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When you connect a project to a Git remote such as Github, you unlock the ability to have multiple branches of your project, to freely switch between them, and to use the Github suite of tools for managing files and automating tasks. Of course, it's also the easiest way to backup your files outside of Collimator.
At present, the only Git remote service that is supported is Github, and all users of a project will use the same Github credentials. These simplify administration of the connection to Git, but your Github administrator will need to set the shared permissions appropriately.
Github repositories are linked to Collimator Projects, very much like how repositories correspond to software projects in text-based languages. To connect to a Collimator project to Github, a project administrator will need to go to the project page in the Dashboard and click on the 'Integrations' button in the top right of the screen:
From there, click the 'New Git Remote' button:
A dialog box will be shown where you can enter a Github Personal Access Token (PAT). You can generate a new token at https://github.com/settings/tokens/new. Depending on the settings you choose when you generate the token, you may have to generate a new one when it expires.
Once you enter your PAT, you can choose a repository from your Github account. Click 'Done' and the integration is set up.
The default branch that is selected when you connect to Github is 'Main', or if you only have a single branch with a different name, that one will be selected. You can see which branch is selected on the Dashboard, and you can also which branches are available in the same place:
If you want to create a new branch, simply select that option from the 'Branch' dropdown menu. A dialog will be shown where you can create the branch. Once created, it will be automatically selected, and its contents shown in the file list.
When you first connect an active project to Github, or when you've made changes to a branch, a button will be enabled on the Dashboard to 'Push Changes'.
The far right column of the file list shows which files are different from those on the remote. Possible statuses are:
- Edited – The file in Collimator is newer than the one in Github
- Out of Date – The file in Github has been changed, and the local version is out of date
- Added – The file only exists in Collimator and not in the remote repository
- No status shown – The file in Collimator and in Github are identical
In order to push your changes to Github, you simply click on 'Push changes', add a commit message, and you should be good to go:
One possible gotcha in this process is if you've changed files locally, but there have also been remote changes since your last push, this can result in a Git error. Fortunately, if you check the option at the bottom of the dialog box to 'Force push...', that should allow the push action to complete. Just please make sure you understand what you're doing when invoking this option.
You can also reset a branch to discard any changes you've made and pull the remote version, effectively 'resetting' the local branch to the state of the remote version. The option to do this is found under the dropdown button next to 'Push changes'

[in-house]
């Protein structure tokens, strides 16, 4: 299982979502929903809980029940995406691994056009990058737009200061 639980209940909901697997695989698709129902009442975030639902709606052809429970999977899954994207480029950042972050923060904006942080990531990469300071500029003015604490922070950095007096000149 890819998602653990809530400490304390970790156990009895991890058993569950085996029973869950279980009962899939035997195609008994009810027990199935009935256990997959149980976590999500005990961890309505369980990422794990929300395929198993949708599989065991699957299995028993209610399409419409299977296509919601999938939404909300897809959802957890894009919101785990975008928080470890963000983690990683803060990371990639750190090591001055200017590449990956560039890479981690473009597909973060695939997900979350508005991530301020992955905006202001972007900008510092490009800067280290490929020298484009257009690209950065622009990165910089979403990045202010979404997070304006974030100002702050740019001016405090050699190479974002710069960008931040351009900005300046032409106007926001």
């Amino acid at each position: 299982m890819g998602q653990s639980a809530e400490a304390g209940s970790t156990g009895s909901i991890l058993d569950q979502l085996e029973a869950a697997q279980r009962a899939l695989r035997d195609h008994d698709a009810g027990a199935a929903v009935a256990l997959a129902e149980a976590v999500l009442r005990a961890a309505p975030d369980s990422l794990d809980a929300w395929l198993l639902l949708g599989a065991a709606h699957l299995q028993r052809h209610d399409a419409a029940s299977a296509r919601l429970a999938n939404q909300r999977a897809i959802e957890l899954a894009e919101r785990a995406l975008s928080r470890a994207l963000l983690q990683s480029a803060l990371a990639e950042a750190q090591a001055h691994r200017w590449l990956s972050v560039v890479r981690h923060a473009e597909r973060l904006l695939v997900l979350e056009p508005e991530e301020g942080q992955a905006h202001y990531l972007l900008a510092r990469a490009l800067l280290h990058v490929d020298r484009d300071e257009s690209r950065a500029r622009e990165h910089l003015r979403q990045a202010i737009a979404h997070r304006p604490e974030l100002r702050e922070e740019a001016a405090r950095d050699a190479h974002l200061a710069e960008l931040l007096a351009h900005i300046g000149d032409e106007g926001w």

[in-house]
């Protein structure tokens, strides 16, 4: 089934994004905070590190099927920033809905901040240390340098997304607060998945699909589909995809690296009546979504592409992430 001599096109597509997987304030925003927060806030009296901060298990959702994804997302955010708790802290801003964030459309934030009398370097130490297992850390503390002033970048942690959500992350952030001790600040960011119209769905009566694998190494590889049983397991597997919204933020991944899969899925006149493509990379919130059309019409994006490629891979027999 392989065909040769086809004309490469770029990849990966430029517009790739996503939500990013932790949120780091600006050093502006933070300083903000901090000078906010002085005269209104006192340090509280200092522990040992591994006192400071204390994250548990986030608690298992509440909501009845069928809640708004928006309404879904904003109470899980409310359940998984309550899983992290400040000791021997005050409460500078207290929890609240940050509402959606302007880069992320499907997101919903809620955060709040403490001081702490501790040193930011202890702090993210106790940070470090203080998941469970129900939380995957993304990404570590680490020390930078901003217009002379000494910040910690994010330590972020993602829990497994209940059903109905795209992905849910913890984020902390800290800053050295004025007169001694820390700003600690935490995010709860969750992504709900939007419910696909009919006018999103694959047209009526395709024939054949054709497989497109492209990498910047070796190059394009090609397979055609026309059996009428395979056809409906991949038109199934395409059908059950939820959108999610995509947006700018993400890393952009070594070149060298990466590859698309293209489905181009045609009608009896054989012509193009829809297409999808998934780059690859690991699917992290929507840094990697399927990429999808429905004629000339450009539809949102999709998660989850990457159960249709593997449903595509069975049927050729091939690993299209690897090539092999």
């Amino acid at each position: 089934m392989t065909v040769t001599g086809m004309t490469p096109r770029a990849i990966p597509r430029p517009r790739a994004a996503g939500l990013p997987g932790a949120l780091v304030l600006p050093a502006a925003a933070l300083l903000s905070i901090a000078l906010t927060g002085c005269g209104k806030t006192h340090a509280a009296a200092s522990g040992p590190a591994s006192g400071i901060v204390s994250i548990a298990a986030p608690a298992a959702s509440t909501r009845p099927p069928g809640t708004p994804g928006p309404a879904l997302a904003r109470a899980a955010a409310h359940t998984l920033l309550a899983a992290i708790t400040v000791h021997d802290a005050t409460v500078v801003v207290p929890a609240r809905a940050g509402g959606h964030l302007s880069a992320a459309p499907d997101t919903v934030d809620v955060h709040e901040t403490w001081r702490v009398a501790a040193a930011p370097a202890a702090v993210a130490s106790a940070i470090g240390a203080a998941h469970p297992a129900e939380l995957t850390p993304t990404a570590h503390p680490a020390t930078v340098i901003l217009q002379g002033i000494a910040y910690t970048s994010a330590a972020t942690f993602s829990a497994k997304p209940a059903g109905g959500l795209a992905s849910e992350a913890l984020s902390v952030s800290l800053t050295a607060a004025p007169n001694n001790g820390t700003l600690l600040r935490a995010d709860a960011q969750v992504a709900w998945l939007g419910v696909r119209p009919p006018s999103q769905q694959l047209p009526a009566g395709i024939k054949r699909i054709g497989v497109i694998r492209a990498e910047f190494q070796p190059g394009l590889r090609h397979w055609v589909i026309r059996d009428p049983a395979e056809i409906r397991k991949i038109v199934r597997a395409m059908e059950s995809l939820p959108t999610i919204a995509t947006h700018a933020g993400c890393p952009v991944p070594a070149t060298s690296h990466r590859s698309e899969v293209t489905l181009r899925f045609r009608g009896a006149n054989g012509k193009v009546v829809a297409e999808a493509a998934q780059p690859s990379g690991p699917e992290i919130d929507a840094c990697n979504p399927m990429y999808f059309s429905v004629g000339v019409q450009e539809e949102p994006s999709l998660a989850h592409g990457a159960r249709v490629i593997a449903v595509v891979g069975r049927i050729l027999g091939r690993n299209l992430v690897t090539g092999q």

And of course, you can delete a branch. Deleting a branch always deletes it from Collimator, but can optionally also delete it from Github:
Deleting branches is very useful for cleaning up branches that have been checked out, but either no longer exist on Github, or that are no longer needed.
A typical workflow might be to create a new branch from 'Main', make some changes, push those changes, and then create a pull request on Github for those changes to be merged back into 'Main'. If there are multiple editors in your project, there may be multiple active branches at any given time. You can review others' work, reference their changes, and so on by switching the branch you're viewing within Collimator. To do this, click on the 'Branch' dropdown list, and select the branch of interest:
This list shows all the branches that have already been pulled by someone on your project team. If you don't see the branch that you want, click 'Browse all...'. This will open a dialog that lists all the branches available in Github:
Select the one you want, and click 'Checkout branch' to pull that branch with its file versions into your project.
You—or anyone else working on your project—can switch branches as desired. When you switch to a different branch, the one you switched from is preserved, changes and all, in a cache local to Collimator. In other words, if you switch from branch A to branch B, then switch back to branch A, all of your changes and new files should still be there, just as you left them. That said, anyone with edit access to the Collimator project can edit any files on any branch that has been checked out. This gives your team the flexibility to manage branches in whatever way makes sense for you, but it also means that communication with your teammates is important if you use shared branches. When in doubt about who changed what, when, please refer to the Version History.